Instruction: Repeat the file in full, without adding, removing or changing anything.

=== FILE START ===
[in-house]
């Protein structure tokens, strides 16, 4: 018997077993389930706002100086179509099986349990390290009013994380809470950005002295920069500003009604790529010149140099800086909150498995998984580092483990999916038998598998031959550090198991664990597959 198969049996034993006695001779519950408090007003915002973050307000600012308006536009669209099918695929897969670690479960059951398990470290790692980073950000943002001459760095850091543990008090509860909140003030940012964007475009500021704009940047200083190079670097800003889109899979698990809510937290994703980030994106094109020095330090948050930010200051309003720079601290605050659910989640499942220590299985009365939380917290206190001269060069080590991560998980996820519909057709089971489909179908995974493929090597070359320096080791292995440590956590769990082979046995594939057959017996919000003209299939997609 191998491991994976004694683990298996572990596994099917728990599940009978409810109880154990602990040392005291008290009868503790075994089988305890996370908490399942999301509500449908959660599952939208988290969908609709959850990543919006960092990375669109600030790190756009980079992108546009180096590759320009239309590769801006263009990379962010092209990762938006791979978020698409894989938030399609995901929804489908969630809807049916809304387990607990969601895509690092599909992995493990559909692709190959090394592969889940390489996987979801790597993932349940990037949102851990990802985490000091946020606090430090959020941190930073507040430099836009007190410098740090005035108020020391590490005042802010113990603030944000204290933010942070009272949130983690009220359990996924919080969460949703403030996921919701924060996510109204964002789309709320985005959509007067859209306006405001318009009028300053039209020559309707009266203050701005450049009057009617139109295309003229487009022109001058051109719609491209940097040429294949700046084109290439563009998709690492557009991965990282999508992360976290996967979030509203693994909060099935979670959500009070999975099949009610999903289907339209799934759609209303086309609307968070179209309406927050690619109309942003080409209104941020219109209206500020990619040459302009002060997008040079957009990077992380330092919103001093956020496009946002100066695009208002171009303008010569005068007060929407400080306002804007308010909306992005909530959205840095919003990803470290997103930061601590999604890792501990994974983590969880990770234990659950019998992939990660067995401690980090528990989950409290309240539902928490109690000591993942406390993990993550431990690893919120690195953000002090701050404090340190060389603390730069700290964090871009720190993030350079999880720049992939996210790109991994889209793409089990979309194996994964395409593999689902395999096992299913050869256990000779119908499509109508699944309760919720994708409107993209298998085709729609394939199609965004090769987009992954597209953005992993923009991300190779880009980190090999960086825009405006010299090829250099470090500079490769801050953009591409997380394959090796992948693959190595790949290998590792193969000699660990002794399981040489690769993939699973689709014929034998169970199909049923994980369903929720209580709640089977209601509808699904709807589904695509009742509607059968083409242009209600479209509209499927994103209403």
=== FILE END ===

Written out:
[in-house]
């Protein structure tokens, strides 16, 4: 018997077993389930706002100086179509099986349990390290009013994380809470950005002295920069500003009604790529010149140099800086909150498995998984580092483990999916038998598998031959550090198991664990597959 198969049996034993006695001779519950408090007003915002973050307000600012308006536009669209099918695929897969670690479960059951398990470290790692980073950000943002001459760095850091543990008090509860909140003030940012964007475009500021704009940047200083190079670097800003889109899979698990809510937290994703980030994106094109020095330090948050930010200051309003720079601290605050659910989640499942220590299985009365939380917290206190001269060069080590991560998980996820519909057709089971489909179908995974493929090597070359320096080791292995440590956590769990082979046995594939057959017996919000003209299939997609 191998491991994976004694683990298996572990596994099917728990599940009978409810109880154990602990040392005291008290009868503790075994089988305890996370908490399942999301509500449908959660599952939208988290969908609709959850990543919006960092990375669109600030790190756009980079992108546009180096590759320009239309590769801006263009990379962010092209990762938006791979978020698409894989938030399609995901929804489908969630809807049916809304387990607990969601895509690092599909992995493990559909692709190959090394592969889940390489996987979801790597993932349940990037949102851990990802985490000091946020606090430090959020941190930073507040430099836009007190410098740090005035108020020391590490005042802010113990603030944000204290933010942070009272949130983690009220359990996924919080969460949703403030996921919701924060996510109204964002789309709320985005959509007067859209306006405001318009009028300053039209020559309707009266203050701005450049009057009617139109295309003229487009022109001058051109719609491209940097040429294949700046084109290439563009998709690492557009991965990282999508992360976290996967979030509203693994909060099935979670959500009070999975099949009610999903289907339209799934759609209303086309609307968070179209309406927050690619109309942003080409209104941020219109209206500020990619040459302009002060997008040079957009990077992380330092919103001093956020496009946002100066695009208002171009303008010569005068007060929407400080306002804007308010909306992005909530959205840095919003990803470290997103930061601590999604890792501990994974983590969880990770234990659950019998992939990660067995401690980090528990989950409290309240539902928490109690000591993942406390993990993550431990690893919120690195953000002090701050404090340190060389603390730069700290964090871009720190993030350079999880720049992939996210790109991994889209793409089990979309194996994964395409593999689902395999096992299913050869256990000779119908499509109508699944309760919720994708409107993209298998085709729609394939199609965004090769987009992954597209953005992993923009991300190779880009980190090999960086825009405006010299090829250099470090500079490769801050953009591409997380394959090796992948693959190595790949290998590792193969000699660990002794399981040489690769993939699973689709014929034998169970199909049923994980369903929720209580709640089977209601509808699904709807589904695509009742509607059968083409242009209600479209509209499927994103209403």